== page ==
A: Yeah, I heard from all of them and Kareem (McKenzie), too. That was a special group we had. One we should've cherished more when we were together. Those are my brothers. I thought that I would be able to hang on a little bit longer and they're still living through me. Richie's called me four times since midnight. He's in California, so he's not sleeping much. Shaun, the same, and Dave. We've always had each other's back and that's not going to change. We're a part of the history.

Q: Can you talk about your conversation with Eli? Did you call him yesterday?

A: We've been through a lot together. We've been here 10 years together. I didn't want him to find out when I came in on Monday. We have a special relationship. We've been through a lot, two championships and just becoming great friends by the end of this. I thought he had the right to know before everyone else did.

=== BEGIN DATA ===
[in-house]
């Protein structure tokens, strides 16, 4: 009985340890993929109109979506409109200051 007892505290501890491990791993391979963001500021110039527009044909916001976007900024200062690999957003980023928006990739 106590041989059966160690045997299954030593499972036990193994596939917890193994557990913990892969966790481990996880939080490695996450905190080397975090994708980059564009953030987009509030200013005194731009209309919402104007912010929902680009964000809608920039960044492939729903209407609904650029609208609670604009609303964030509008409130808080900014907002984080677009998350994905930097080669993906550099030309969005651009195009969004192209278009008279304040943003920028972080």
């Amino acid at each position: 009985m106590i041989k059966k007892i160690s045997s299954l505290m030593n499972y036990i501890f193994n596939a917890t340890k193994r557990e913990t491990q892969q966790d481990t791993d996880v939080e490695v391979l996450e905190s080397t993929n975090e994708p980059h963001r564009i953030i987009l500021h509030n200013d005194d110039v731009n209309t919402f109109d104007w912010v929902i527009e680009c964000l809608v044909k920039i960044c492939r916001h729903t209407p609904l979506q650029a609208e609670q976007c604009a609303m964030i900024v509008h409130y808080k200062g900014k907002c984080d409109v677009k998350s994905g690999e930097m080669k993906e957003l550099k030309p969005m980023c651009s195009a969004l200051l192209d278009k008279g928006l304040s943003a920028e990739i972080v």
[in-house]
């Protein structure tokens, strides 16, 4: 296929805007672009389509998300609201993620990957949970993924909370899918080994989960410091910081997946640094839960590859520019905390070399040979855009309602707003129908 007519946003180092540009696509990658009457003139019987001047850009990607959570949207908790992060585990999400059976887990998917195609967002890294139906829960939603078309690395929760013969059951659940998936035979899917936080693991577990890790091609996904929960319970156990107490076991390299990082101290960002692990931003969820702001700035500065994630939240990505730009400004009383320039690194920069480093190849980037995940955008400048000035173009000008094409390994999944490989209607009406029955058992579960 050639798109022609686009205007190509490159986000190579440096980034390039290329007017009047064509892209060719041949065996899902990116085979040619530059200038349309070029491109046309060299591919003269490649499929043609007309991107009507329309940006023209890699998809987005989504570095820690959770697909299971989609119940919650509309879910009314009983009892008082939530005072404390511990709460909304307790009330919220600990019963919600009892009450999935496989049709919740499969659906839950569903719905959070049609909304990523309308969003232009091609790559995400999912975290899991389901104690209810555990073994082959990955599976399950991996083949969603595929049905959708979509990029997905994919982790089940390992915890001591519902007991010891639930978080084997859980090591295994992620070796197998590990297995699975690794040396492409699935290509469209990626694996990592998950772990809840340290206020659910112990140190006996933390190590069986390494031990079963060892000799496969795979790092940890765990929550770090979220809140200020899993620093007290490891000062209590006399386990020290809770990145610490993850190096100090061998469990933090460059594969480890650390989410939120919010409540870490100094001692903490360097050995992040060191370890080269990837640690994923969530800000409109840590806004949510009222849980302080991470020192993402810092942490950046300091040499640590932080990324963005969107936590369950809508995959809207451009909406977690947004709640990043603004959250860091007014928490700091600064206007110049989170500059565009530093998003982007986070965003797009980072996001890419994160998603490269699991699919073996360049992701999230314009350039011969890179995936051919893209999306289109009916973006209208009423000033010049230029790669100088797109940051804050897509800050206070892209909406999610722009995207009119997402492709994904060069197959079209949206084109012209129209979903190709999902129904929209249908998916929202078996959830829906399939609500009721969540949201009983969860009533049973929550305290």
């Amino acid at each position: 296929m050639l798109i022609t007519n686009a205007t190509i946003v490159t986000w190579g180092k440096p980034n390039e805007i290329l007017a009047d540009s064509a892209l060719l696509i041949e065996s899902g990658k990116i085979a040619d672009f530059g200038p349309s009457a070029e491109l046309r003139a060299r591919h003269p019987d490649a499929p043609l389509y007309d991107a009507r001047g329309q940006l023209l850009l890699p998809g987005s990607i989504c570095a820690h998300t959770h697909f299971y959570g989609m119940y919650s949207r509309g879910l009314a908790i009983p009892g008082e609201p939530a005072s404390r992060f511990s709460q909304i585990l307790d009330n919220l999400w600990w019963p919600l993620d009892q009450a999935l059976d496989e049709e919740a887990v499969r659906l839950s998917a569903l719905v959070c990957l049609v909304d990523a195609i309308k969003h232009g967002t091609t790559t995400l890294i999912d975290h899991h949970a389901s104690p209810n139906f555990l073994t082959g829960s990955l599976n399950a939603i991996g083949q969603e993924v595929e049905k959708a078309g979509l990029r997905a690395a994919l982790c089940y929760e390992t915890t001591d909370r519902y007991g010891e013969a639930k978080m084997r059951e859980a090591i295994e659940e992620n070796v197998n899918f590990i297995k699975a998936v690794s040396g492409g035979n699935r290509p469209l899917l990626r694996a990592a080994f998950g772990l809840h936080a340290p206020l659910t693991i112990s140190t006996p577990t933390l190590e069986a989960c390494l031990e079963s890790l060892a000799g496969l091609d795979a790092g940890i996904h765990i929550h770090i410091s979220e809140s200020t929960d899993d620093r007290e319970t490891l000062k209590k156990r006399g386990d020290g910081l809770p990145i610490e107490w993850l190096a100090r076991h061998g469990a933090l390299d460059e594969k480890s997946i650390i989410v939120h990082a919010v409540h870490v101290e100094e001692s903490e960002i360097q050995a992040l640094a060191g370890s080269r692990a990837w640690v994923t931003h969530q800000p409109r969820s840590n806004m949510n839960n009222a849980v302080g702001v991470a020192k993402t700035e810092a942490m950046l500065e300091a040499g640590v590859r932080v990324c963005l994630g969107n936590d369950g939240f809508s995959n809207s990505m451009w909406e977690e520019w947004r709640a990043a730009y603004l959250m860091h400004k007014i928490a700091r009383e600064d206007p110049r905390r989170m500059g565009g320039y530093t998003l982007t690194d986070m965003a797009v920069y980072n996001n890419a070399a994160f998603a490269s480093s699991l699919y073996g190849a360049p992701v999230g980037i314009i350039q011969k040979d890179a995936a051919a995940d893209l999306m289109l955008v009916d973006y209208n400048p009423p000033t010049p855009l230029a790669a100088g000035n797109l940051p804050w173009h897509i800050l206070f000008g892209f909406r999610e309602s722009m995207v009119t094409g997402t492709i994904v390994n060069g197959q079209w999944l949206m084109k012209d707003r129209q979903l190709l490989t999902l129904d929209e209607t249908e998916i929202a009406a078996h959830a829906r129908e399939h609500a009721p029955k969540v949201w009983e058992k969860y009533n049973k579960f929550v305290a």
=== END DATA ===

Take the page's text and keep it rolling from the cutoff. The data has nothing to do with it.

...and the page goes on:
Q: Was the conversation with Tom more emotional given that he is more than just a coach?

A: Which one? The first time, yes. I came in Saturday to let him know. I was hoping to catch Mr. Mara and Mr. Reese but they weren't here. So I told him that and that was tough. It's gotten easier the more people I tell. It's kind of been sitting in me for a while. You know it's coming but until it comes out of your mouth, it doesn't sound...I never thought I could get those words out.

Q: Was Tom the first one you told after Kate (wife)?

A: Yes.

Q: Did Tom know it was coming?

A: Yes, he did. He said he knew it was coming. For my health, I think he was happy. He said some kind words. It's been a great run, and I couldn't imagine playing for anyone else.

Q: John Mara called you the quintessential Giant. How do you want people to remember Chris Snee in Giants history?